3D hydraulic fracture simulation modeling integrated with 4D time-lapse seismic and microseismic data were used to evaluate the efficiency of hydraulic fracture treatments in a one square mile spacing test within Wattenberg Field, Colorado. The study was conducted over a section within Wattenberg Field containing eleven horizontal wells that were hydraulically fracture stimulated and produced. The 4D time- lapse multicomponent seismic data were acquired pre-hydraulic fracturing, post-hydraulic fracturing, and after two years of production. The 3D simulation results integrated with and dynamic seismic observations are used to analyze the effect of geological heterogeneity on hydraulic fracturing efficiency and hydrocarbon production.

A 3D geomechanical model was generated using geostatistical methods as an input to hydraulic fracture simulation and incorporated the faults and the lithological changes in the study area. The 3D geomechanical model was calibrated through the use of DFIT data from offset wells. A hydraulic fracture simulation model using a 3D numerical simulator was generated and analyzed for hydraulic fracturing efficiency and interwell fracture interference between the eleven wells. The 3D hydraulic fracture simulation is validated using observations from microseismic and 4D multicomponent (P-wave and S- wave) seismic interpretations. The validated 3D simulation results provide insight into the effect of geological heterogeneity on the hydraulic fracturing efficiency by providing information relative to the induced fracture lengths, resultant effective fracture lengths and established fracture conductivity.

The 3D simulation result and dynamic seismic interpretations both reveal that variations in reservoir properties (faults, rock strength parameters, and in-situ stress conditions) influence and control hydraulic fracturing geometry and stimulation efficiency. Microseismic data is observed to capture hydraulic fracture lengths over 1000 ft. This was also confirmed using tracer analysis. The P-wave time-lapse seismic response from hydraulic fracturing is shown to be affected by pressure pulses created from stimulating the reservoir. The 4D P-wave response is indicative of the presence of pressure compartmentalization caused by fault barriers within the reservoir. The P-wave response also confirms the results from the 3D hydraulic fracture simulation demonstrating an effective stress barrier above the Niobrara formation which allows hydraulic fracture containment to occur. Shear wave (S-wave) time- lapse seismic data are shown to provide a close estimate for effective fracture lengths that result from hydraulic fracturing based on a successful match to the simulation results. The effective fracture length is defined as the propped fracture length that provides communication with the wellbore during the production cycle.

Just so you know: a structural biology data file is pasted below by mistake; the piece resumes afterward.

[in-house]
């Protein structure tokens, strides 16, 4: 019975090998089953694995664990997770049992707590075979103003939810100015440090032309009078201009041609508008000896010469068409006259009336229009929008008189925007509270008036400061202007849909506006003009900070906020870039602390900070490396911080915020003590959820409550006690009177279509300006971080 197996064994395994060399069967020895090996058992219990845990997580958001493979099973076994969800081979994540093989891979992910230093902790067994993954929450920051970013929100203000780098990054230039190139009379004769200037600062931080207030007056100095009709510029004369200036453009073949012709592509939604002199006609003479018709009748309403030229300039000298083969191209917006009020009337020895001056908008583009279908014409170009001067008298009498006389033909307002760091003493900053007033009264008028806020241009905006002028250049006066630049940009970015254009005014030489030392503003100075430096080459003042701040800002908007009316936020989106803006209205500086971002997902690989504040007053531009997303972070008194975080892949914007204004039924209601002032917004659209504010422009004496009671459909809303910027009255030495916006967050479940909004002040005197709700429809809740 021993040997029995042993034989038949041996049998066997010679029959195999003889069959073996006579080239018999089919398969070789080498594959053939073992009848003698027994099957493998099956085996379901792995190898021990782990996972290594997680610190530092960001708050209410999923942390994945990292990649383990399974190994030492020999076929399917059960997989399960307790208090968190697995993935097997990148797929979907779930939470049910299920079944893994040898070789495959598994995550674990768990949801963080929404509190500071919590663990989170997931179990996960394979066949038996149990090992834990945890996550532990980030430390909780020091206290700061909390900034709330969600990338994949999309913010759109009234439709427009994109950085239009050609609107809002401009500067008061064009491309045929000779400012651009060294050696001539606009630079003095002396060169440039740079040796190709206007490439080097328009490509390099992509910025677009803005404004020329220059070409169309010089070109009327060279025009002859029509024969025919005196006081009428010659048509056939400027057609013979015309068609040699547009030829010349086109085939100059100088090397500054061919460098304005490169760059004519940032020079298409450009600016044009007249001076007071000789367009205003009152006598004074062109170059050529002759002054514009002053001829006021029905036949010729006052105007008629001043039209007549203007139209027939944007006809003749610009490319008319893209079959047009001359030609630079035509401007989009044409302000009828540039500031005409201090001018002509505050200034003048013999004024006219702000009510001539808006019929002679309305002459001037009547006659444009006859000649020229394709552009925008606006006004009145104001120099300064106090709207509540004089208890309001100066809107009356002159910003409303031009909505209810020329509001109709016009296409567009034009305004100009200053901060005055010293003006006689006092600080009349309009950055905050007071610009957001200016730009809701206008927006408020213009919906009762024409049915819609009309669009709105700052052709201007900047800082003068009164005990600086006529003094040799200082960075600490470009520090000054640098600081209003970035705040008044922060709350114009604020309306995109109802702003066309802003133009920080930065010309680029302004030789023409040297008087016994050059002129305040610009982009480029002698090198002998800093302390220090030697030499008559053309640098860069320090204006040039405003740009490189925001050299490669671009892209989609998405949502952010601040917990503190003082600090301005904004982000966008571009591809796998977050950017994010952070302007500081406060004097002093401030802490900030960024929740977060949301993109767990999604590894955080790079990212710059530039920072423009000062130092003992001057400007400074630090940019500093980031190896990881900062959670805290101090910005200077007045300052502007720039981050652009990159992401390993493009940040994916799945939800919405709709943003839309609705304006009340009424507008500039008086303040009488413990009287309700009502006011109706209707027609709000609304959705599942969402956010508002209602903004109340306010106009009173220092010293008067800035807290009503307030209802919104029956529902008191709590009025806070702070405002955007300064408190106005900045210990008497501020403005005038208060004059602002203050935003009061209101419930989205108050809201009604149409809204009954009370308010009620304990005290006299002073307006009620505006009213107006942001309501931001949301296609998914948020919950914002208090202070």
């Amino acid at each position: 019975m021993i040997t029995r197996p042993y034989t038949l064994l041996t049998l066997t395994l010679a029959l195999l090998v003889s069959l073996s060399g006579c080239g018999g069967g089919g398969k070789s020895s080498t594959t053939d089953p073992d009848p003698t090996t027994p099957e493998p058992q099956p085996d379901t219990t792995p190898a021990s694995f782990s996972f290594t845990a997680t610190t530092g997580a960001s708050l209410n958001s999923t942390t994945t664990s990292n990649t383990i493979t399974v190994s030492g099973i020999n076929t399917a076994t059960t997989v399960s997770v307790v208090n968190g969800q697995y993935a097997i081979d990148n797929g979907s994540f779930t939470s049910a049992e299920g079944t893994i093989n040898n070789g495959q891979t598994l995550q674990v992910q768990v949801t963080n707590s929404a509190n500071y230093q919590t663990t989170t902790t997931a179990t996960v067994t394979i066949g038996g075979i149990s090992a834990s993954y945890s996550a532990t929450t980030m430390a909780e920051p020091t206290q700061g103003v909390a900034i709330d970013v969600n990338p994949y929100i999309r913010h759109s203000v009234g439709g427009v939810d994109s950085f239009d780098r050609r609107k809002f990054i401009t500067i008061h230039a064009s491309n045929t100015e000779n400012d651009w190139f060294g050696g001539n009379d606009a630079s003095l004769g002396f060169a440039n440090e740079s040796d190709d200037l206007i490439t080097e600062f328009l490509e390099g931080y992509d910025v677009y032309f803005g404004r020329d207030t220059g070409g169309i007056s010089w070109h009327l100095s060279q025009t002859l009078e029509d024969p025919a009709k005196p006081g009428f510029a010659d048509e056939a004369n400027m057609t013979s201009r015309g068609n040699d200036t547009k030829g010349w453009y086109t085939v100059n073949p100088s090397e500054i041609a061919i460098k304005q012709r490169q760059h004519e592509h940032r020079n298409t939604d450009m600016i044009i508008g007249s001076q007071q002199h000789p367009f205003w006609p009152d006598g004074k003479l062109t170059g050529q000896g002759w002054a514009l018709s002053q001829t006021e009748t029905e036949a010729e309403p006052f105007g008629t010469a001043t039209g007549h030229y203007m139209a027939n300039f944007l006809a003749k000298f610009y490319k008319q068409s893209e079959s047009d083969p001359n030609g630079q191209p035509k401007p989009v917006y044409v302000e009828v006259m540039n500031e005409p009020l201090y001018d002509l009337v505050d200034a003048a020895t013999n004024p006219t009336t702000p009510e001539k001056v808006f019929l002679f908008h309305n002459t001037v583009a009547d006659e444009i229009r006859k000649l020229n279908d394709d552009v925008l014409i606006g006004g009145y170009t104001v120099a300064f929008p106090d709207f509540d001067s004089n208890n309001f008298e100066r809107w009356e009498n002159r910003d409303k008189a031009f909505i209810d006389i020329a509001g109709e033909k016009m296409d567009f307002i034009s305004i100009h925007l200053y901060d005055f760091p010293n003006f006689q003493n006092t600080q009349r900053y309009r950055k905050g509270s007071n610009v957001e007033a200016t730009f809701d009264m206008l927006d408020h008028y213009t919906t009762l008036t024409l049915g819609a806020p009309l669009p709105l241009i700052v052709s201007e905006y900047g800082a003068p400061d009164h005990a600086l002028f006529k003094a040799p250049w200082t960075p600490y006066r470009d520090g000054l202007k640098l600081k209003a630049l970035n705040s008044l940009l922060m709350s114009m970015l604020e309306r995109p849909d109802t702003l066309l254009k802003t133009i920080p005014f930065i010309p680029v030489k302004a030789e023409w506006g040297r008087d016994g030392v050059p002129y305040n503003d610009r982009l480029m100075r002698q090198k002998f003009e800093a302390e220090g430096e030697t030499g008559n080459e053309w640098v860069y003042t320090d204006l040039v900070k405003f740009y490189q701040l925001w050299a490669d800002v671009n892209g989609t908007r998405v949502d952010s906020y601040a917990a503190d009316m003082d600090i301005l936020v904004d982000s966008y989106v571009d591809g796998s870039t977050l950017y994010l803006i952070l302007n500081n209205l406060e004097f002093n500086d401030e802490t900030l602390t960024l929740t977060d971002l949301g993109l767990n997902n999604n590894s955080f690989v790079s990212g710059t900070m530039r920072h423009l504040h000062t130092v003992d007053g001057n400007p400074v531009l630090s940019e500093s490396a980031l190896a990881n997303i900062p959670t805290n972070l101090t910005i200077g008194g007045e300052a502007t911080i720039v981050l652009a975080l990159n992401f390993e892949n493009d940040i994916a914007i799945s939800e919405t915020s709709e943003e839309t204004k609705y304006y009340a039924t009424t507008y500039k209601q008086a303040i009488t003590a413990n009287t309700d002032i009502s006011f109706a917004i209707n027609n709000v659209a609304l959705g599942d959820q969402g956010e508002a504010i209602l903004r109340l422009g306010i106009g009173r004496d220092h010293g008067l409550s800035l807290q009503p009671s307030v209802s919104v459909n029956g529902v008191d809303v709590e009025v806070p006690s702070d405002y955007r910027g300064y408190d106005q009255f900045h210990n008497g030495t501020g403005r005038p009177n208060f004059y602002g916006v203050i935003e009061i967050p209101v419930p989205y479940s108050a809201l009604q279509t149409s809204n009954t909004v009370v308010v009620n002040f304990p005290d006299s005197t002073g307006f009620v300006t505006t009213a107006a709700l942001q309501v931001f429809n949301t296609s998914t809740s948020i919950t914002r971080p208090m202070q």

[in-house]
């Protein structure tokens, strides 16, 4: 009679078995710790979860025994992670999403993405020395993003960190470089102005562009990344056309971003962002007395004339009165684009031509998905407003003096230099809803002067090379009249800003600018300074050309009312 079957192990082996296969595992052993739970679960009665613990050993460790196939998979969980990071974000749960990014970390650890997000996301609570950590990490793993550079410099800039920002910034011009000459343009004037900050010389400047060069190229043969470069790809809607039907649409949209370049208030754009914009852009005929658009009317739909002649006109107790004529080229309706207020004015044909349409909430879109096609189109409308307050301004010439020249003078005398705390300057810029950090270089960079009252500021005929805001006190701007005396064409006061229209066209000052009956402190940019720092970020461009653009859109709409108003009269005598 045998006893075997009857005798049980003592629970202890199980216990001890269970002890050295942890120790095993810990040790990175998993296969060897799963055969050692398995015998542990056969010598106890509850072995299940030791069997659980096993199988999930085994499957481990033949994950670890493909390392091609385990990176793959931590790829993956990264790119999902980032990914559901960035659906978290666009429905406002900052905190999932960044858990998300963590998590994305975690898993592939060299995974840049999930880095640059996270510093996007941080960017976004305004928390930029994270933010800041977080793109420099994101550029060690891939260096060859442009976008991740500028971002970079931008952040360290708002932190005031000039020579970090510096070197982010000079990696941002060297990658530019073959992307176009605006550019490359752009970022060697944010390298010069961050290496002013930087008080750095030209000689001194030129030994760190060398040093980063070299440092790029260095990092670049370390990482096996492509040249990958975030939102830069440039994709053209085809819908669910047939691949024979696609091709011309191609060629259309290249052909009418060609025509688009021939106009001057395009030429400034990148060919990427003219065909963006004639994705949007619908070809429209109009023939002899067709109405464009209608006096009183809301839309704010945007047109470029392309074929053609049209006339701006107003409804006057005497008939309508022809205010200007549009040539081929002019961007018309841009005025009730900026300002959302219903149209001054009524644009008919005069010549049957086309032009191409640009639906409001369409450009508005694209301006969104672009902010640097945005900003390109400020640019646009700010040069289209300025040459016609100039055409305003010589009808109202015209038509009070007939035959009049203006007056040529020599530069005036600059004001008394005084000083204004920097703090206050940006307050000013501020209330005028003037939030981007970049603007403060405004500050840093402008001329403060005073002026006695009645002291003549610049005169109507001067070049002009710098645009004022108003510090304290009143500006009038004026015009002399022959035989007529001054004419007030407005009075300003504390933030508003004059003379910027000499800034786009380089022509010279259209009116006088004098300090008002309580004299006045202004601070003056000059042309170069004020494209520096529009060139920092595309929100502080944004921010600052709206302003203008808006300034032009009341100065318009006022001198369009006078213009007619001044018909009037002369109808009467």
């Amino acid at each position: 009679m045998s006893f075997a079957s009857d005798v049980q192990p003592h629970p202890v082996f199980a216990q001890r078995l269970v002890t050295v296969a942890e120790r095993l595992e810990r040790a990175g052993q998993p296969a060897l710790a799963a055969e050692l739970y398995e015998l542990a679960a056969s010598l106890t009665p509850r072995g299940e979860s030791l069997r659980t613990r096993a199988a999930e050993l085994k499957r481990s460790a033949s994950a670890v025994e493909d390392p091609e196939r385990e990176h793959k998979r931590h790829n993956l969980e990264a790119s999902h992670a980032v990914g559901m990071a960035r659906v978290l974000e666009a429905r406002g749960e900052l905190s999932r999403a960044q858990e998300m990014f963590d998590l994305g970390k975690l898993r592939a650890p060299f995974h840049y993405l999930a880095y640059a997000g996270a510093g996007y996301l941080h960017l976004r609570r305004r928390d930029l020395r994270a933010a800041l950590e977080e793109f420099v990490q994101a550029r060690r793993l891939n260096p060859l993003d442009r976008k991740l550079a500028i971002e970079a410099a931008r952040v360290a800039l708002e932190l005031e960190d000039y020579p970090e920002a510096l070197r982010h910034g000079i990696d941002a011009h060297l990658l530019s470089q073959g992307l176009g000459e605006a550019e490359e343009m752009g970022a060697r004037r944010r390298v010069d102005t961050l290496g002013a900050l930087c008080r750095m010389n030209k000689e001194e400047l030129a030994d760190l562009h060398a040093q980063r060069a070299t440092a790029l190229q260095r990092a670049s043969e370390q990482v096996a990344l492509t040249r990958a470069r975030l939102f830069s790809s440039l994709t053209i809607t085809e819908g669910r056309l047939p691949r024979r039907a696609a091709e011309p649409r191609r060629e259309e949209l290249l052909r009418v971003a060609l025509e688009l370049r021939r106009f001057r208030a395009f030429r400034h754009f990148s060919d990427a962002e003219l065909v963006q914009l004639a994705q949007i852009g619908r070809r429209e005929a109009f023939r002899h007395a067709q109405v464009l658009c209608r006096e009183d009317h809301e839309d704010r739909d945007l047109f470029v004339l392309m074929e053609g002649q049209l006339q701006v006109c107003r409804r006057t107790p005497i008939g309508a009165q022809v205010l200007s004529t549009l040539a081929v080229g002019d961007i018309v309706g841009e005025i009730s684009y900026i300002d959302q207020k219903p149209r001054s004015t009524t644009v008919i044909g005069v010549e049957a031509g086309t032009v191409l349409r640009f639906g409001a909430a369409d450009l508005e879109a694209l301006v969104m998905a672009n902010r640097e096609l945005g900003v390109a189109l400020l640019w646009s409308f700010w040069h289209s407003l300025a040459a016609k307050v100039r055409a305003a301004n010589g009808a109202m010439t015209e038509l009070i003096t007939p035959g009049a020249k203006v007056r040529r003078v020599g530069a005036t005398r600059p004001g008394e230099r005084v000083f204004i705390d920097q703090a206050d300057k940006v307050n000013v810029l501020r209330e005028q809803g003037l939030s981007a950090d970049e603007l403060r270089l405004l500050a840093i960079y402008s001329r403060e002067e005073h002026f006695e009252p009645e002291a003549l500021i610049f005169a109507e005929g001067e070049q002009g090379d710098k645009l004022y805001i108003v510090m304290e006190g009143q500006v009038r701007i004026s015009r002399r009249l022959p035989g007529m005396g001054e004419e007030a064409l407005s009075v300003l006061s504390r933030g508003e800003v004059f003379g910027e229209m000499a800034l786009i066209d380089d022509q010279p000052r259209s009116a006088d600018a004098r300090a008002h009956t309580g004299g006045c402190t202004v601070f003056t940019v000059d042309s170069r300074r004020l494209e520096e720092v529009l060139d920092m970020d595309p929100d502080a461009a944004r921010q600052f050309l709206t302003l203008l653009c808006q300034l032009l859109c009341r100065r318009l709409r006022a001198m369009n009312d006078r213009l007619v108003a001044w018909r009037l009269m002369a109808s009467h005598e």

Through this integrated 3D hydraulic fracture simulation modeling more confidence is placed on results from the simulation as a guide for further optimizing the development of the Niobrara Formation within the Wattenberg Field. The integrated analysis provides valuable insight into optimizing well spacing, increasing recovery and improving production performance in the Niobrara, as well as highlighting intervals with bypassed potential within the reservoir.

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